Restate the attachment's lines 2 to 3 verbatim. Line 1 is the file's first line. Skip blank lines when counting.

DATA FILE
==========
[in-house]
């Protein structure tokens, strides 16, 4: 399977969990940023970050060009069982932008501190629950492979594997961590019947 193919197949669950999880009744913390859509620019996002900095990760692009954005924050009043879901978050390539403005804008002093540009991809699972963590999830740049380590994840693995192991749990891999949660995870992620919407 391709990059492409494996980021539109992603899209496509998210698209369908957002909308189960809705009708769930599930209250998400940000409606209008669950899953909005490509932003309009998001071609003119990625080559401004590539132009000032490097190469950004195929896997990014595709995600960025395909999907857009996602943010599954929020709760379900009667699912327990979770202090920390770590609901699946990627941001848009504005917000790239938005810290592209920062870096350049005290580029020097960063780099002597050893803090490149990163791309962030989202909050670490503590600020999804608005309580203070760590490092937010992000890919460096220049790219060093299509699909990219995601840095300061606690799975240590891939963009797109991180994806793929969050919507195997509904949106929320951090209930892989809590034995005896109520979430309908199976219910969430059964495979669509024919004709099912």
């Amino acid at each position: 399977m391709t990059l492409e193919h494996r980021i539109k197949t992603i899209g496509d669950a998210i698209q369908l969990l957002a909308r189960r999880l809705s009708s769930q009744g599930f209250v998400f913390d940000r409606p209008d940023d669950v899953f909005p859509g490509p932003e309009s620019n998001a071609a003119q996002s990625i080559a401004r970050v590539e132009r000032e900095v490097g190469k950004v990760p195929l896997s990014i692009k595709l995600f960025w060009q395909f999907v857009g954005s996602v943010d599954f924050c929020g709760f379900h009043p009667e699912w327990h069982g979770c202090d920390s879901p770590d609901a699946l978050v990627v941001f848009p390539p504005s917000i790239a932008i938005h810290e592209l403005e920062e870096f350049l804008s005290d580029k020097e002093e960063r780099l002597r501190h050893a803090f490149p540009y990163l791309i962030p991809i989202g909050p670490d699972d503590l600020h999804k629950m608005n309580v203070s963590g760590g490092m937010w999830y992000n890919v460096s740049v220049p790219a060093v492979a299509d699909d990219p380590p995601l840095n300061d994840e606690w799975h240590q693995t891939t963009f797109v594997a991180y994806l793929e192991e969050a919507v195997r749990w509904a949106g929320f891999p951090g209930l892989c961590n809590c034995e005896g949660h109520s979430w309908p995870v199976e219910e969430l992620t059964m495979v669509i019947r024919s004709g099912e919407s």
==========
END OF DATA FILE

């Protein structure tokens, strides 16, 4: 399977969990940023970050060009069982932008501190629950492979594997961590019947 193919197949669950999880009744913390859509620019996002900095990760692009954005924050009043879901978050390539403005804008002093540009991809699972963590999830740049380590994840693995192991749990891999949660995870992620919407 391709990059492409494996980021539109992603899209496509998210698209369908957002909308189960809705009708769930599930209250998400940000409606209008669950899953909005490509932003309009998001071609003119990625080559401004590539132009000032490097190469950004195929896997990014595709995600960025395909999907857009996602943010599954929020709760379900009667699912327990979770202090920390770590609901699946990627941001848009504005917000790239938005810290592209920062870096350049005290580029020097960063780099002597050893803090490149990163791309962030989202909050670490503590600020999804608005309580203070760590490092937010992000890919460096220049790219060093299509699909990219995601840095300061606690799975240590891939963009797109991180994806793929969050919507195997509904949106929320951090209930892989809590034995005896109520979430309908199976219910969430059964495979669509024919004709099912």
């Amino acid at each position: 399977m391709t990059l492409e193919h494996r980021i539109k197949t992603i899209g496509d669950a998210i698209q369908l969990l957002a909308r189960r999880l809705s009708s769930q009744g599930f209250v998400f913390d940000r409606p209008d940023d669950v899953f909005p859509g490509p932003e309009s620019n998001a071609a003119q996002s990625i080559a401004r970050v590539e132009r000032e900095v490097g190469k950004v990760p195929l896997s990014i692009k595709l995600f960025w060009q395909f999907v857009g954005s996602v943010d599954f924050c929020g709760f379900h009043p009667e699912w327990h069982g979770c202090d920390s879901p770590d609901a699946l978050v990627v941001f848009p390539p504005s917000i790239a932008i938005h810290e592209l403005e920062e870096f350049l804008s005290d580029k020097e002093e960063r780099l002597r501190h050893a803090f490149p540009y990163l791309i962030p991809i989202g909050p670490d699972d503590l600020h999804k629950m608005n309580v203070s963590g760590g490092m937010w999830y992000n890919v460096s740049v220049p790219a060093v492979a299509d699909d990219p380590p995601l840095n300061d994840e606690w799975h240590q693995t891939t963009f797109v594997a991180y994806l793929e192991e969050a919507v195997r749990w509904a949106g929320f891999p951090g209930l892989c961590n809590c034995e005896g949660h109520s979430w309908p995870v199976e219910e969430l992620t059964m495979v669509i019947r024919s004709g099912e919407s």